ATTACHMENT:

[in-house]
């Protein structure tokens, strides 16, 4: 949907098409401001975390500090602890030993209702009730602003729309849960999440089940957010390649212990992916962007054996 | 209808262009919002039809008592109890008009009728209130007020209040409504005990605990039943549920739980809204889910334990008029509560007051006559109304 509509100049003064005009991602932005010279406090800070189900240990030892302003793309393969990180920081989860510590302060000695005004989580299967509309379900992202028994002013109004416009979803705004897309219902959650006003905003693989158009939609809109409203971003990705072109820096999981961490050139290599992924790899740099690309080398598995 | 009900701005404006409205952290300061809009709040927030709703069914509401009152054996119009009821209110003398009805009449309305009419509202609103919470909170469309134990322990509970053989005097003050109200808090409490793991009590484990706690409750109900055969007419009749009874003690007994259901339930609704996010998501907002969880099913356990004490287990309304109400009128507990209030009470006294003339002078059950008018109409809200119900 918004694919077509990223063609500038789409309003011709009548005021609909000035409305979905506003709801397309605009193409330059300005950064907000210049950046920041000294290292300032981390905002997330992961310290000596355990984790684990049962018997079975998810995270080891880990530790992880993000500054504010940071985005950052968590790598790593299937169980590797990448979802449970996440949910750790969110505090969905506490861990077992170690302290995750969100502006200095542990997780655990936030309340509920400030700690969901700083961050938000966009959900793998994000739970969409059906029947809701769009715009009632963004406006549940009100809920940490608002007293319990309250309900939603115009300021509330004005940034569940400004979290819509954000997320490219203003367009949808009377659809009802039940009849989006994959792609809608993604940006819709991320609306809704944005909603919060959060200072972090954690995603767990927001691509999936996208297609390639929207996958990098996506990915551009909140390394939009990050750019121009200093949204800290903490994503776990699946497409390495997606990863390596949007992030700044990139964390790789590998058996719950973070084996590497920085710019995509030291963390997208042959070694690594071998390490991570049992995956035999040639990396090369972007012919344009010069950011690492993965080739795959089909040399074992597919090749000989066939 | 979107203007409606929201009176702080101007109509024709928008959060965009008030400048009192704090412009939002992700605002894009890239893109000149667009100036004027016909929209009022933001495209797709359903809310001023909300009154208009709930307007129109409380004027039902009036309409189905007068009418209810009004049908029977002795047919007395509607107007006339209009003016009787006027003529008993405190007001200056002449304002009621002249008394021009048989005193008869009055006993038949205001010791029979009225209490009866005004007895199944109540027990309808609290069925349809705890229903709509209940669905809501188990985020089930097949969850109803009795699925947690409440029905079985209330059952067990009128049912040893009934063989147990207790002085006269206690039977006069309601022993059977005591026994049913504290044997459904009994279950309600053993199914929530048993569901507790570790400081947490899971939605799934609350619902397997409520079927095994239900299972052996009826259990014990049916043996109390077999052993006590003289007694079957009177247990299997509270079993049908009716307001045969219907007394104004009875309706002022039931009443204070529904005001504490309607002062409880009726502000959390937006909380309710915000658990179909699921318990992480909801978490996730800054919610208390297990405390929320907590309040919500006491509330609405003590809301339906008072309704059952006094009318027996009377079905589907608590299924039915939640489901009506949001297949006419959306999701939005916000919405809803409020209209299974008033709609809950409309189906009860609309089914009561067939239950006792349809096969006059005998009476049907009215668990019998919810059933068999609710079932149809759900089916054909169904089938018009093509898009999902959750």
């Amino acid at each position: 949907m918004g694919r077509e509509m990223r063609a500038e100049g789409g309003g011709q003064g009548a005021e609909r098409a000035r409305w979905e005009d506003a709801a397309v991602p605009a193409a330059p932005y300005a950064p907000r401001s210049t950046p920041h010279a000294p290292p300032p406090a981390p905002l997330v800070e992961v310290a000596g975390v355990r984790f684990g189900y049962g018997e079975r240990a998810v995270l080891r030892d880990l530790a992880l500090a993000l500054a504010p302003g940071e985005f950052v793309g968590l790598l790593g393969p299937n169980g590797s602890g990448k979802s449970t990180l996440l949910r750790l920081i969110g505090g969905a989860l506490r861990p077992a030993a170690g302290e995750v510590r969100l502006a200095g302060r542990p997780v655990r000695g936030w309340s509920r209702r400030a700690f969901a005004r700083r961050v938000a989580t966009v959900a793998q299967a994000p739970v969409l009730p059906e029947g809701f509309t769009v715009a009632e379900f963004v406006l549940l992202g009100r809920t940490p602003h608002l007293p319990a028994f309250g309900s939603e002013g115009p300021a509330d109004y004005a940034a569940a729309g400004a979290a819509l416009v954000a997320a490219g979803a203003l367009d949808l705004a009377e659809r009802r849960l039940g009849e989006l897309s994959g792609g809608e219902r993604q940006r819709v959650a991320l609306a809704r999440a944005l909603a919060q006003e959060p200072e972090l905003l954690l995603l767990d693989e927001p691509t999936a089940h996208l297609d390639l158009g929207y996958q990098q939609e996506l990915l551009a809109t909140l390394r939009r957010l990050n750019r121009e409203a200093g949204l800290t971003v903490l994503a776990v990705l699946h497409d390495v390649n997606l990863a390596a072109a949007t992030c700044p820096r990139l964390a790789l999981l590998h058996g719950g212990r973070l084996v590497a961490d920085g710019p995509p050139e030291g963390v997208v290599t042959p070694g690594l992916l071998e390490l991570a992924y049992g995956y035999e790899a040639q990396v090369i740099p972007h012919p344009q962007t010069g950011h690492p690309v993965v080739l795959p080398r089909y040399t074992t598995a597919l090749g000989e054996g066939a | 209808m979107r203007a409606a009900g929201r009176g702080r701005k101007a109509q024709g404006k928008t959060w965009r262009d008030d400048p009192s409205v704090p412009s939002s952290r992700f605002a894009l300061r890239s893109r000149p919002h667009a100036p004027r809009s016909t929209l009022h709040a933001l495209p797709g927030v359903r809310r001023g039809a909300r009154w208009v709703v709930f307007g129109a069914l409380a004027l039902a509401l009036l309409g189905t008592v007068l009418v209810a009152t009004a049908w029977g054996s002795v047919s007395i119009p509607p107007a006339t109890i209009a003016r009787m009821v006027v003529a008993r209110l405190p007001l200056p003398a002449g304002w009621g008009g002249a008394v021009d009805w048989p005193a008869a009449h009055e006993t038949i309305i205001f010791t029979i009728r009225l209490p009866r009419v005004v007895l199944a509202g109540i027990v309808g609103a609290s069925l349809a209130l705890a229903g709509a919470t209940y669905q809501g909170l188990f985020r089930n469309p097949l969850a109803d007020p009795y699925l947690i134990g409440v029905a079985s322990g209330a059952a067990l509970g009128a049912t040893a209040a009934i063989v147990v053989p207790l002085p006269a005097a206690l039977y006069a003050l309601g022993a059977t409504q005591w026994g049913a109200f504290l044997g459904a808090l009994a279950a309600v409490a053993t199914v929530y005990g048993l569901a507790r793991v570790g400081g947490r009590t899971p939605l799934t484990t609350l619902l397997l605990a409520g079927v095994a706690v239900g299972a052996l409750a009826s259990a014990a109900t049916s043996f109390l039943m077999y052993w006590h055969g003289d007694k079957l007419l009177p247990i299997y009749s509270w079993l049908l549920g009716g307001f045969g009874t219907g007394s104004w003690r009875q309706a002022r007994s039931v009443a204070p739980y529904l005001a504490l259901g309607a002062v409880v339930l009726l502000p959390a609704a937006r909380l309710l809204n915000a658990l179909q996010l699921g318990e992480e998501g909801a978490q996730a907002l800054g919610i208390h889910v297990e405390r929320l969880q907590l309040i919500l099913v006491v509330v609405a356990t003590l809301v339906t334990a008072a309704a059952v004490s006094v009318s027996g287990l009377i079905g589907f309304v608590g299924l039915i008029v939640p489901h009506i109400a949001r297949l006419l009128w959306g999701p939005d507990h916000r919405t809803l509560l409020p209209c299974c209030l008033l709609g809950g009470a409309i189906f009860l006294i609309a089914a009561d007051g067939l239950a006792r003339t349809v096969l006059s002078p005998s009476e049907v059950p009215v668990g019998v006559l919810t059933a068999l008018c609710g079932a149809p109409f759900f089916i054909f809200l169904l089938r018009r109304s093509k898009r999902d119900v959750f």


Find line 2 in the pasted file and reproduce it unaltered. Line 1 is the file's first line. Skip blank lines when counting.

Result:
């Protein structure tokens, strides 16, 4: 949907098409401001975390500090602890030993209702009730602003729309849960999440089940957010390649212990992916962007054996 | 209808262009919002039809008592109890008009009728209130007020209040409504005990605990039943549920739980809204889910334990008029509560007051006559109304 509509100049003064005009991602932005010279406090800070189900240990030892302003793309393969990180920081989860510590302060000695005004989580299967509309379900992202028994002013109004416009979803705004897309219902959650006003905003693989158009939609809109409203971003990705072109820096999981961490050139290599992924790899740099690309080398598995 | 009900701005404006409205952290300061809009709040927030709703069914509401009152054996119009009821209110003398009805009449309305009419509202609103919470909170469309134990322990509970053989005097003050109200808090409490793991009590484990706690409750109900055969007419009749009874003690007994259901339930609704996010998501907002969880099913356990004490287990309304109400009128507990209030009470006294003339002078059950008018109409809200119900 918004694919077509990223063609500038789409309003011709009548005021609909000035409305979905506003709801397309605009193409330059300005950064907000210049950046920041000294290292300032981390905002997330992961310290000596355990984790684990049962018997079975998810995270080891880990530790992880993000500054504010940071985005950052968590790598790593299937169980590797990448979802449970996440949910750790969110505090969905506490861990077992170690302290995750969100502006200095542990997780655990936030309340509920400030700690969901700083961050938000966009959900793998994000739970969409059906029947809701769009715009009632963004406006549940009100809920940490608002007293319990309250309900939603115009300021509330004005940034569940400004979290819509954000997320490219203003367009949808009377659809009802039940009849989006994959792609809608993604940006819709991320609306809704944005909603919060959060200072972090954690995603767990927001691509999936996208297609390639929207996958990098996506990915551009909140390394939009990050750019121009200093949204800290903490994503776990699946497409390495997606990863390596949007992030700044990139964390790789590998058996719950973070084996590497920085710019995509030291963390997208042959070694690594071998390490991570049992995956035999040639990396090369972007012919344009010069950011690492993965080739795959089909040399074992597919090749000989066939 | 979107203007409606929201009176702080101007109509024709928008959060965009008030400048009192704090412009939002992700605002894009890239893109000149667009100036004027016909929209009022933001495209797709359903809310001023909300009154208009709930307007129109409380004027039902009036309409189905007068009418209810009004049908029977002795047919007395509607107007006339209009003016009787006027003529008993405190007001200056002449304002009621002249008394021009048989005193008869009055006993038949205001010791029979009225209490009866005004007895199944109540027990309808609290069925349809705890229903709509209940669905809501188990985020089930097949969850109803009795699925947690409440029905079985209330059952067990009128049912040893009934063989147990207790002085006269206690039977006069309601022993059977005591026994049913504290044997459904009994279950309600053993199914929530048993569901507790570790400081947490899971939605799934609350619902397997409520079927095994239900299972052996009826259990014990049916043996109390077999052993006590003289007694079957009177247990299997509270079993049908009716307001045969219907007394104004009875309706002022039931009443204070529904005001504490309607002062409880009726502000959390937006909380309710915000658990179909699921318990992480909801978490996730800054919610208390297990405390929320907590309040919500006491509330609405003590809301339906008072309704059952006094009318027996009377079905589907608590299924039915939640489901009506949001297949006419959306999701939005916000919405809803409020209209299974008033709609809950409309189906009860609309089914009561067939239950006792349809096969006059005998009476049907009215668990019998919810059933068999609710079932149809759900089916054909169904089938018009093509898009999902959750």